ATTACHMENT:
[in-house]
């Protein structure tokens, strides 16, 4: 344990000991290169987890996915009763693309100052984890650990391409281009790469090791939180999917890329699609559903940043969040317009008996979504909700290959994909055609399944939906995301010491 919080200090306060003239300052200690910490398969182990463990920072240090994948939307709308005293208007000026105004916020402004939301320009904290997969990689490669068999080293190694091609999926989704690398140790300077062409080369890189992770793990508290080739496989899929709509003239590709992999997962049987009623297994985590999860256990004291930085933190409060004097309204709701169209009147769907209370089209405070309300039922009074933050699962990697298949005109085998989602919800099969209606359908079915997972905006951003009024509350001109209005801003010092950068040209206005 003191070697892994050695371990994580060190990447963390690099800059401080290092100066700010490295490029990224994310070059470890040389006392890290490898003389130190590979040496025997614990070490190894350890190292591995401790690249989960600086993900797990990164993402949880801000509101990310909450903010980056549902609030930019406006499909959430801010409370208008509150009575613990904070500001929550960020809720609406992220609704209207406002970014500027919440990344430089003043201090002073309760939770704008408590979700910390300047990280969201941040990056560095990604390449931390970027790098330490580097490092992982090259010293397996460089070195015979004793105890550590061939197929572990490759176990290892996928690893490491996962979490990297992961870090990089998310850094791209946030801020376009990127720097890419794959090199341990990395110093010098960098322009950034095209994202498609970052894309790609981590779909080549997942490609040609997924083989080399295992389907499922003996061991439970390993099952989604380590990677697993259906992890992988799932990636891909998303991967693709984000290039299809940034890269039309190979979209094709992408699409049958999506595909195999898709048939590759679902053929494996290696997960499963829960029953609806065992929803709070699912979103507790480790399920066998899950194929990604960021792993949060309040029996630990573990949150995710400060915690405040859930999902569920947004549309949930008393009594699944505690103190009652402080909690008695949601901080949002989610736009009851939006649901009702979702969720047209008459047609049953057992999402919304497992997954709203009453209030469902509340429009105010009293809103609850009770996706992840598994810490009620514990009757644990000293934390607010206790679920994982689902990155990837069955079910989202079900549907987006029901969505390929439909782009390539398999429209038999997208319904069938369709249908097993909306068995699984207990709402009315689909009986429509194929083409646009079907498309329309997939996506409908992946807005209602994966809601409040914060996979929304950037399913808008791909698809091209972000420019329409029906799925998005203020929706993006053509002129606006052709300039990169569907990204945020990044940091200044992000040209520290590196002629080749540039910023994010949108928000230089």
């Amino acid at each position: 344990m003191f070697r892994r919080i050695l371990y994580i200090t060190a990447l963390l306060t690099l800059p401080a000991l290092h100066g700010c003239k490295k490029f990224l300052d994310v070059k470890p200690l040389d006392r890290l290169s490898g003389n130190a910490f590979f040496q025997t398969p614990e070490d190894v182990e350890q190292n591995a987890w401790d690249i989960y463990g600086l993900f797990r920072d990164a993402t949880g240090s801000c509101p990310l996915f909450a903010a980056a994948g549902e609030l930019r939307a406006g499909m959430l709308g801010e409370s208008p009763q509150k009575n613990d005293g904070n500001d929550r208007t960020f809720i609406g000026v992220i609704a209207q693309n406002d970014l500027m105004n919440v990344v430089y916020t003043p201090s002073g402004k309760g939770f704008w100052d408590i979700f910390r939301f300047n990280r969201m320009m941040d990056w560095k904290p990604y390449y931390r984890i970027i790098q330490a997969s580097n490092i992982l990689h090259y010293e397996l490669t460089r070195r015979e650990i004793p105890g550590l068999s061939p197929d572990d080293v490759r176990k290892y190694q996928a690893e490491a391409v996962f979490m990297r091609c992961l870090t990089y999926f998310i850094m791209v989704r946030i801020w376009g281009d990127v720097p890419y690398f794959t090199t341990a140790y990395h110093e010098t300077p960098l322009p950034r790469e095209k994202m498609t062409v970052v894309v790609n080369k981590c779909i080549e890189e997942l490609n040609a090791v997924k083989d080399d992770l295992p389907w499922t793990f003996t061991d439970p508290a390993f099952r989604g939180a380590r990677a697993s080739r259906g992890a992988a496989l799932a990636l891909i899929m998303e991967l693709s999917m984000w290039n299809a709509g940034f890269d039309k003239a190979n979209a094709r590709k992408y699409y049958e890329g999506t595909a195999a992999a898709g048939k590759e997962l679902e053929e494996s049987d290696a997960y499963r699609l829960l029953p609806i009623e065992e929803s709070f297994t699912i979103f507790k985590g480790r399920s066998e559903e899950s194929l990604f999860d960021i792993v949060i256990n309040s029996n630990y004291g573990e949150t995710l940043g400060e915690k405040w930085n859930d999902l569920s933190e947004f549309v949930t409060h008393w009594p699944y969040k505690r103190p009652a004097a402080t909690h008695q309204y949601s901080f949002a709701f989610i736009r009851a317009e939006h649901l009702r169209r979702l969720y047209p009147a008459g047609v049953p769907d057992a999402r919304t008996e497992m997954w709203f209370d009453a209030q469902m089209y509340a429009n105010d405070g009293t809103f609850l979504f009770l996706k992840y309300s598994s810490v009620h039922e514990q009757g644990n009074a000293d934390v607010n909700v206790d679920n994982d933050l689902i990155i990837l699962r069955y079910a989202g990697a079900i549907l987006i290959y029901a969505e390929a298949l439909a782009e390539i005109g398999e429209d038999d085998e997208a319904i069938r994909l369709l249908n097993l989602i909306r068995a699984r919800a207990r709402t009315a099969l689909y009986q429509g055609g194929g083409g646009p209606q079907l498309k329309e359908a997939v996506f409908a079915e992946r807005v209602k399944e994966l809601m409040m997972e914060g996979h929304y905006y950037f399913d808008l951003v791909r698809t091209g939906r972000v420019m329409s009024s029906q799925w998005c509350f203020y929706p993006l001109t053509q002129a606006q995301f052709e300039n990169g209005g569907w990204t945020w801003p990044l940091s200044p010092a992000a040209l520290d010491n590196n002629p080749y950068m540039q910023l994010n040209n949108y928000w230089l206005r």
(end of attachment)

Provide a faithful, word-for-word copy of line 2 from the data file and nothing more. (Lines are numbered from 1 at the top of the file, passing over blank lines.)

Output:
């Protein structure tokens, strides 16, 4: 344990000991290169987890996915009763693309100052984890650990391409281009790469090791939180999917890329699609559903940043969040317009008996979504909700290959994909055609399944939906995301010491 919080200090306060003239300052200690910490398969182990463990920072240090994948939307709308005293208007000026105004916020402004939301320009904290997969990689490669068999080293190694091609999926989704690398140790300077062409080369890189992770793990508290080739496989899929709509003239590709992999997962049987009623297994985590999860256990004291930085933190409060004097309204709701169209009147769907209370089209405070309300039922009074933050699962990697298949005109085998989602919800099969209606359908079915997972905006951003009024509350001109209005801003010092950068040209206005 003191070697892994050695371990994580060190990447963390690099800059401080290092100066700010490295490029990224994310070059470890040389006392890290490898003389130190590979040496025997614990070490190894350890190292591995401790690249989960600086993900797990990164993402949880801000509101990310909450903010980056549902609030930019406006499909959430801010409370208008509150009575613990904070500001929550960020809720609406992220609704209207406002970014500027919440990344430089003043201090002073309760939770704008408590979700910390300047990280969201941040990056560095990604390449931390970027790098330490580097490092992982090259010293397996460089070195015979004793105890550590061939197929572990490759176990290892996928690893490491996962979490990297992961870090990089998310850094791209946030801020376009990127720097890419794959090199341990990395110093010098960098322009950034095209994202498609970052894309790609981590779909080549997942490609040609997924083989080399295992389907499922003996061991439970390993099952989604380590990677697993259906992890992988799932990636891909998303991967693709984000290039299809940034890269039309190979979209094709992408699409049958999506595909195999898709048939590759679902053929494996290696997960499963829960029953609806065992929803709070699912979103507790480790399920066998899950194929990604960021792993949060309040029996630990573990949150995710400060915690405040859930999902569920947004549309949930008393009594699944505690103190009652402080909690008695949601901080949002989610736009009851939006649901009702979702969720047209008459047609049953057992999402919304497992997954709203009453209030469902509340429009105010009293809103609850009770996706992840598994810490009620514990009757644990000293934390607010206790679920994982689902990155990837069955079910989202079900549907987006029901969505390929439909782009390539398999429209038999997208319904069938369709249908097993909306068995699984207990709402009315689909009986429509194929083409646009079907498309329309997939996506409908992946807005209602994966809601409040914060996979929304950037399913808008791909698809091209972000420019329409029906799925998005203020929706993006053509002129606006052709300039990169569907990204945020990044940091200044992000040209520290590196002629080749540039910023994010949108928000230089």